21-Day Spring Cleanse And Seasonal Shift | Wild Open Heart Charlotte Clews

For the past several years, I have been doing spring cleanses with Charlotte Clews. I highly recommend her approach, and plan to offer supportive yoga classes locally if there is interest.

Join Wild Open Heart’s 7th Annual Spring Cleanse and Seasonal Shift!

Participate from anywhere with a user friendly online forum, group phone calls, live and recorded webinars and a comprehensive guide including menu plan and recipes.

 

NEW This Spring

Each participant will commit to one new daily habit for the 21 days. You will check-in every day to confirm your daily commitment (by email, on the forum, text or by passenger pigeon. . .) I’ll provide a list of suggested diet and lifestyle habits but you can also choose your own if there’s something that you’ve been wanting to commit to.Register by April 1 and save $25!

Source: 21-Day Spring Cleanse And Seasonal Shift | Wild Open Heart Charlotte Clews

Sweet potato and black bean chili

I do agree with the potency of chili on these cold winter nights in the Northeast the US. I especially like that one can forego grains and get substance from the sweet potatoes (which are actually less “sweet” than regular potatoes). When I was preparing for one of my shoulder surgeries, I eliminated grains to reduce inflammation. However, on balance, some wishing to reduce inflammation might reduce the nightshades—in this case, the tomatoes. One could make this even healthier by using dried beans and fresh tomatoes, to the extent these could be obtained in Northeastern winters.

foodbycamilla

In my opinion,  Chili is an essential recipe during the winter.This hearty vegetarian chili includes sweet potato and black beans along with flavourful seasoning such as cumin, cinnamon and chili powder.  This chili is bursting with flavour and is my favorite chili recipe at the moment. This chili is the perfect healthy weeknight meal. You can even make it and take it with you for lunch,  I am sure you will make everyone jealous! I’ve also added a few optional topping ideas such as avocado and coriander.Eat the chili as it is, or serve it with brown rice or quinoa.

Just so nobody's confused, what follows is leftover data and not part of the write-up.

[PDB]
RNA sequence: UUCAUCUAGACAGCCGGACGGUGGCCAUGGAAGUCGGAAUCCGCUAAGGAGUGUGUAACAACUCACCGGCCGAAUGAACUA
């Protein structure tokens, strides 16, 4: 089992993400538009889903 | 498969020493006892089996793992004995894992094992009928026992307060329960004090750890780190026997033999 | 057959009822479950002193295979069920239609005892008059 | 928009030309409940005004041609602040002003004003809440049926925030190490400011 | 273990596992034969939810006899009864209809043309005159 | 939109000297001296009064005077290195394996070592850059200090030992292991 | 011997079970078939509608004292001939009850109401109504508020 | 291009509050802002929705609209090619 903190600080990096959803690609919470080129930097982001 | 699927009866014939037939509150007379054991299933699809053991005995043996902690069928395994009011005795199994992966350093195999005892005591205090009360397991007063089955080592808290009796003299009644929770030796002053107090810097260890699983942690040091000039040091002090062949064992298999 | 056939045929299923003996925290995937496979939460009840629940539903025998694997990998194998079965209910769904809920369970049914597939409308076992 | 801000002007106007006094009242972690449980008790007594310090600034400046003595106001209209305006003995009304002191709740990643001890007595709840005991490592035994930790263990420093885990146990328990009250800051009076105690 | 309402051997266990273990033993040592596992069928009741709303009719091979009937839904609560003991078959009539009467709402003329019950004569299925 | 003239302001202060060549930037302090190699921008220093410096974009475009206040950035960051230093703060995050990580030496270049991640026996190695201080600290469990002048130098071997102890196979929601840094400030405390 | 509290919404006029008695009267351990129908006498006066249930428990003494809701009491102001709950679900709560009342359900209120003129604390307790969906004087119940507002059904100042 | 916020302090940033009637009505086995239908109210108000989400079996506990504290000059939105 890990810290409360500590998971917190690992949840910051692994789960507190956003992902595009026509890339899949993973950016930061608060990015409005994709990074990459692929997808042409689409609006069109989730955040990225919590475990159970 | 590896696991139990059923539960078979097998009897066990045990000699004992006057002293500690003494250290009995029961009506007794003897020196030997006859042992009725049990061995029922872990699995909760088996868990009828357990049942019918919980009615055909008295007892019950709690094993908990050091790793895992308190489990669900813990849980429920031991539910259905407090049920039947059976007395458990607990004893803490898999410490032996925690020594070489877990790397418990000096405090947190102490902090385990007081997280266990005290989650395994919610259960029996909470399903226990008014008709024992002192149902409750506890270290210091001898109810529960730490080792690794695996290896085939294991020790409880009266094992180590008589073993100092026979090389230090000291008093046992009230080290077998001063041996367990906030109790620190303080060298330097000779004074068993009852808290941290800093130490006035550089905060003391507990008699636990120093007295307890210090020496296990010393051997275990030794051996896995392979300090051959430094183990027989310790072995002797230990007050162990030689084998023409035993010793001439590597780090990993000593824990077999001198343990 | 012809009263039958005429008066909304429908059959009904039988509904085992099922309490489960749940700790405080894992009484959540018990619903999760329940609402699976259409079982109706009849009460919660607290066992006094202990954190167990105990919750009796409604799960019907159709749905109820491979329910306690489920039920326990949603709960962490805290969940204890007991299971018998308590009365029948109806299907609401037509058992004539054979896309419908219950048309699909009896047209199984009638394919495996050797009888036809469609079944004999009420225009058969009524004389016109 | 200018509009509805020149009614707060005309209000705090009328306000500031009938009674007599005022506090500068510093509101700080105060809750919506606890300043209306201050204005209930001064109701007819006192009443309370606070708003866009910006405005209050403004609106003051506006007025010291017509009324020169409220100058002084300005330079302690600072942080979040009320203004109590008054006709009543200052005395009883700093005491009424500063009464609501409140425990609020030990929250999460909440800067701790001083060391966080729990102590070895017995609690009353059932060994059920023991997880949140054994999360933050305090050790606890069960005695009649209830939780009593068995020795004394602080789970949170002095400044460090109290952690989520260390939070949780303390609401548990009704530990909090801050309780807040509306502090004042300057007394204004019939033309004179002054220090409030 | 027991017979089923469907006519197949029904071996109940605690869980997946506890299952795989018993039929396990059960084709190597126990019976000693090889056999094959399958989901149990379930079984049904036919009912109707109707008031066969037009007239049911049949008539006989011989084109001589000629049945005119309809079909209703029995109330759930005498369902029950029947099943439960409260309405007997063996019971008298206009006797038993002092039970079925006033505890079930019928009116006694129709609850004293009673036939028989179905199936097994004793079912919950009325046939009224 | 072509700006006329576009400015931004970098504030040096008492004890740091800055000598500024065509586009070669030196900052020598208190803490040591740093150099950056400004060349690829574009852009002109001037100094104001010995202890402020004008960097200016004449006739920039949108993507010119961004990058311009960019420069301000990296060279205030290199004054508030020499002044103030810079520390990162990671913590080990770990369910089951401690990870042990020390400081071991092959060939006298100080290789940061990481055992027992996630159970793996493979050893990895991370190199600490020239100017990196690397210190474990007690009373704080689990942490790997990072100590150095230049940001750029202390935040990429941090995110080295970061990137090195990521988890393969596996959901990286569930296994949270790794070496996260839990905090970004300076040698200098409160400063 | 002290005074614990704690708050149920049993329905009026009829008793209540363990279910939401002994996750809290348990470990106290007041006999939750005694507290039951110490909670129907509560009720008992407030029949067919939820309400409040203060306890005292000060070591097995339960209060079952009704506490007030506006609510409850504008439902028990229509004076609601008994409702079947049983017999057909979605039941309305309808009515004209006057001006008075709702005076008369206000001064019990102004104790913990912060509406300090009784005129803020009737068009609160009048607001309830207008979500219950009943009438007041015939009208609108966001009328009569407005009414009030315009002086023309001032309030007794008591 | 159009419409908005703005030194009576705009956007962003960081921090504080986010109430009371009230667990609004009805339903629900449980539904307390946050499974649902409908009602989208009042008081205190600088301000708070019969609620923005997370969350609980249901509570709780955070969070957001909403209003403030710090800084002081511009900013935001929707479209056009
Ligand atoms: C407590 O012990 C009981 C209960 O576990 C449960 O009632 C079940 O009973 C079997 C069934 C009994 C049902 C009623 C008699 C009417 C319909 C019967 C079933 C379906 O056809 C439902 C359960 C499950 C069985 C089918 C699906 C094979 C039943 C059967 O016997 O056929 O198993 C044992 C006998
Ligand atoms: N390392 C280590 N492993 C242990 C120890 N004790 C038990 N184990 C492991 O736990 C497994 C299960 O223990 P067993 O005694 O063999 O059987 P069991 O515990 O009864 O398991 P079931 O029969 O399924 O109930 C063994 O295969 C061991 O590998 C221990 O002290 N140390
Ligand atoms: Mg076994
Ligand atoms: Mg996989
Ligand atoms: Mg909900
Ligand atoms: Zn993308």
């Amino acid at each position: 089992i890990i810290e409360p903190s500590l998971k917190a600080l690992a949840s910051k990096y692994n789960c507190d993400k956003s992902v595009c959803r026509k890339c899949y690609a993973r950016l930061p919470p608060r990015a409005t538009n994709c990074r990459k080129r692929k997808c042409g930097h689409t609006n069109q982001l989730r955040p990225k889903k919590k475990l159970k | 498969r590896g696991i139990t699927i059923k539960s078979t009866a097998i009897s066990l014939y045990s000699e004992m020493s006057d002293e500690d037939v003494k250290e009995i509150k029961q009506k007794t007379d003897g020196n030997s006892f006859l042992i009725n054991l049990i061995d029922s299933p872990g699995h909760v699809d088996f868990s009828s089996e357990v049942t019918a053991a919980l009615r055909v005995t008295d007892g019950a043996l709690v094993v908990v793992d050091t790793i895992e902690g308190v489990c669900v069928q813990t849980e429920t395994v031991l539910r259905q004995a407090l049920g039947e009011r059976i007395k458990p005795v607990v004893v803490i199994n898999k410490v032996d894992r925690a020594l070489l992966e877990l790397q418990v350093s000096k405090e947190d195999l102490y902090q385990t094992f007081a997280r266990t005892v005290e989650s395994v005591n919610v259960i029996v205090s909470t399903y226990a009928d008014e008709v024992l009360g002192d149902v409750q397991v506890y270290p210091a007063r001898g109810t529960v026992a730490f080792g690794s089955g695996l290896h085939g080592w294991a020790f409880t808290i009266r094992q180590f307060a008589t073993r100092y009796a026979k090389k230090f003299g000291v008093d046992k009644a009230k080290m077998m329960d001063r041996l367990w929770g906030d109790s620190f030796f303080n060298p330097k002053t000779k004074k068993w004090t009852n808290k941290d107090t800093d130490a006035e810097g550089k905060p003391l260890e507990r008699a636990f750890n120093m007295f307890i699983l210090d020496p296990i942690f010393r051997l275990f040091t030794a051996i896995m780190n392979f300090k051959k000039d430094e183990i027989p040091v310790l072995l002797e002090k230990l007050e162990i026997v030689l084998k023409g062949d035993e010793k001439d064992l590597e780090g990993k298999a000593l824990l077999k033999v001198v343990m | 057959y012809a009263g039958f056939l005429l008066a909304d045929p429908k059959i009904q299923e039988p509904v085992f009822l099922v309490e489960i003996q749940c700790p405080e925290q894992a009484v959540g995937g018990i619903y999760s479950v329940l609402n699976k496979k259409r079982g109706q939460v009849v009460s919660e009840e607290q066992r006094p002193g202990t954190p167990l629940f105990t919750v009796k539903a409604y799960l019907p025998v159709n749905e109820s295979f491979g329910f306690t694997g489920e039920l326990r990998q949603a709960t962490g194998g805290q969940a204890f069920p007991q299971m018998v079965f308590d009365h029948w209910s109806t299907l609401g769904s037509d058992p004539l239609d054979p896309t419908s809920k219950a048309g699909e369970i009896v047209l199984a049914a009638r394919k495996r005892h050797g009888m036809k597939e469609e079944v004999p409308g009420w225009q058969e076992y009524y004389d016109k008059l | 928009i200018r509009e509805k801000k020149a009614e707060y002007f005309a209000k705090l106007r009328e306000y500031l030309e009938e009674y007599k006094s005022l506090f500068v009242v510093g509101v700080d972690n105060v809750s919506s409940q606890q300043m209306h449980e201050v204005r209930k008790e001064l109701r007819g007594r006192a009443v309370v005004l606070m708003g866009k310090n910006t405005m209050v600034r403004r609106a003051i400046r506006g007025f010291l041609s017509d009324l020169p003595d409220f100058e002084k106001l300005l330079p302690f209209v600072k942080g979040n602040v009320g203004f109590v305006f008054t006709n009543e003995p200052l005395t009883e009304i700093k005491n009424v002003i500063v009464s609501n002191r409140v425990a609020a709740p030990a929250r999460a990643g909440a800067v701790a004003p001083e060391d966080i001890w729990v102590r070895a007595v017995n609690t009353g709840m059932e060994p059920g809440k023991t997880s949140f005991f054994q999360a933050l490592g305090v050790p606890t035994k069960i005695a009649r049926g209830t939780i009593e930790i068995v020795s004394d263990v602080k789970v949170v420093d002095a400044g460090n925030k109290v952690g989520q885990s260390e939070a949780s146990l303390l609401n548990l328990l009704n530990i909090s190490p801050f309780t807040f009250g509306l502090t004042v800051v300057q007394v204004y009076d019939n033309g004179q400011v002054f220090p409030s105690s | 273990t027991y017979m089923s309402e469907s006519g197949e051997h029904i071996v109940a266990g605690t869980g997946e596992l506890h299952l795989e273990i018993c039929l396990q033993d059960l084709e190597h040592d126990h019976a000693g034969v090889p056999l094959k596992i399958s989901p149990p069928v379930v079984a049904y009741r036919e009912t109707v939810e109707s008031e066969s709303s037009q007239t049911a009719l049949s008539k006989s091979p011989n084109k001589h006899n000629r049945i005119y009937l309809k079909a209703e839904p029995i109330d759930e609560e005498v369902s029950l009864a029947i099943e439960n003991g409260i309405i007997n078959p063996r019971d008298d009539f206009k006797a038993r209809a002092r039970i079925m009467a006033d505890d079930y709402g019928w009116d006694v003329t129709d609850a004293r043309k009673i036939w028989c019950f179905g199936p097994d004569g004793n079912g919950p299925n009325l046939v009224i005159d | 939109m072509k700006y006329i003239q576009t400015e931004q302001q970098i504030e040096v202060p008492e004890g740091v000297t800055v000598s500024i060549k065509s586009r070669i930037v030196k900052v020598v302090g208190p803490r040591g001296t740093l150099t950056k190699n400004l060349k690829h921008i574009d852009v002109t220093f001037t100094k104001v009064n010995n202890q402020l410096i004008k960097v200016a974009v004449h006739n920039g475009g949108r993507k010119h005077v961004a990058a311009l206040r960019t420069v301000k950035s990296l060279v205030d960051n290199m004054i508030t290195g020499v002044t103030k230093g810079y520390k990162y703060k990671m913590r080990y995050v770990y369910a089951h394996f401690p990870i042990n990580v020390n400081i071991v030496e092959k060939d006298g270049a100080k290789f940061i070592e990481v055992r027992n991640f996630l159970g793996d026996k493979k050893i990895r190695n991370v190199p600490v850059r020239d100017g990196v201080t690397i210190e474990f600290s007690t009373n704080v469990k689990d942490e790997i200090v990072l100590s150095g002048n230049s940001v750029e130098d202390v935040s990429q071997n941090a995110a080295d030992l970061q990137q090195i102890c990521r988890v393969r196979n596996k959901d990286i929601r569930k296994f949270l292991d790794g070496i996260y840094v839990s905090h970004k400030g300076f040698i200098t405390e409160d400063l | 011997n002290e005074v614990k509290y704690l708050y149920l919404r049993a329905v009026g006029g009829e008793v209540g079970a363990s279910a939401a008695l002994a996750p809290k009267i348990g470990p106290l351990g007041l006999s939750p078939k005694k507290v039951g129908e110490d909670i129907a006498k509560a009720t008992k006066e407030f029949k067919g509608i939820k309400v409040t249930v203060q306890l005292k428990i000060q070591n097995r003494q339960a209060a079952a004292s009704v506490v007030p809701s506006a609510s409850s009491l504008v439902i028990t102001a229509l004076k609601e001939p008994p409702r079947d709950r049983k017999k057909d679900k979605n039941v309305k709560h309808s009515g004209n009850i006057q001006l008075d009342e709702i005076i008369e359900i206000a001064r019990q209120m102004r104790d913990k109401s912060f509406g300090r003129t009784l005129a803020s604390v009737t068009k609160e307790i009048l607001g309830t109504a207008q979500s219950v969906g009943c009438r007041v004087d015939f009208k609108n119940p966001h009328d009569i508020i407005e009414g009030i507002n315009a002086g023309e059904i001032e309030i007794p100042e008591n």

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Ingredients ( serves 4 people). 

1 large sweet potato

1 can black beans approximately 450 gram  (15 oz).

1 can chopped tomatoes approximately  400 gram  ( 14 oz).

1/2 onion

2 gloves garlic

2 tsp chilli

1 1/2 tsp cumin

1/2 tsp cinnamon

oil for cooking

salt and pepper

3 tsp…

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Iyengar Jayanthi

So grateful…

The Considered Kula

This morning I was delighted to discover that today Google remembers the 97th birthday of B.K.S. Iyengar, whose instruction in, and articulation of yoga āsana has informed its practice worldwide, and in the US.

His book Light on Yoga was required reading for my teacher training, and I gained an even deeper appreciation of it in Christina Sell’s webinar, “Light on Yoga; Cracking the Code,” which one may still join.

I join others in recognizing our debt of gratitude to this masterful teacher.

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Post-op Vasisthasana

I’ve published a longer reflection about this pose over on my long–form yoga blog, if you are interested. The short form: I did this in class today, which bodes well for my healing.

The Considered Kula

Vasisthasana (side plank pose) Vasisthasana is typically (in the Iyengar system) the first in a series of three “one-arm” balancing positions.

Vasisthasana is typically (in the Iyengar system) the first in a series of three “one-arm” balancing positions.

via Side Plank Pose | Vasisthasana | Yoga Pose.